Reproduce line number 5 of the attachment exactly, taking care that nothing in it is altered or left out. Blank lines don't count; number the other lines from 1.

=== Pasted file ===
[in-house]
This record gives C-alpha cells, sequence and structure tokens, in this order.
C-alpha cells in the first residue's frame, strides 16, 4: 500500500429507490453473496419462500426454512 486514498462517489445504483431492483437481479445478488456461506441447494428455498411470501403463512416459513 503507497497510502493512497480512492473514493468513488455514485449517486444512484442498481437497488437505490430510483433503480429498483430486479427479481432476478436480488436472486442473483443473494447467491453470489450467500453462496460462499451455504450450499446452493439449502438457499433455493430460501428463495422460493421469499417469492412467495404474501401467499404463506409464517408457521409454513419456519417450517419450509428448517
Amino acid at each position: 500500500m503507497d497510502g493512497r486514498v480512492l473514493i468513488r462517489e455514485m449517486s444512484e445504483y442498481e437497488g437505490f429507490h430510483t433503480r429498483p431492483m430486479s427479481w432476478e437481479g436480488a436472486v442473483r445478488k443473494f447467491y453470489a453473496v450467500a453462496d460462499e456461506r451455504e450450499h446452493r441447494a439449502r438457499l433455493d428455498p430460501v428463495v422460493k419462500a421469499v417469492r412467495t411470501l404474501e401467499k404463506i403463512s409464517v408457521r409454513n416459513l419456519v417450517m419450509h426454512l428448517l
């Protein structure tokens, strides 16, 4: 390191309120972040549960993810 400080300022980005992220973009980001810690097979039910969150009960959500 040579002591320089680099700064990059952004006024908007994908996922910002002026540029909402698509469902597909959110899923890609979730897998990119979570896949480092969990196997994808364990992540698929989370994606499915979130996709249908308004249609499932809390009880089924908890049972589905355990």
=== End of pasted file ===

């Protein structure tokens, strides 16, 4: 390191309120972040549960993810 400080300022980005992220973009980001810690097979039910969150009960959500 040579002591320089680099700064990059952004006024908007994908996922910002002026540029909402698509469902597909959110899923890609979730897998990119979570896949480092969990196997994808364990992540698929989370994606499915979130996709249908308004249609499932809390009880089924908890049972589905355990």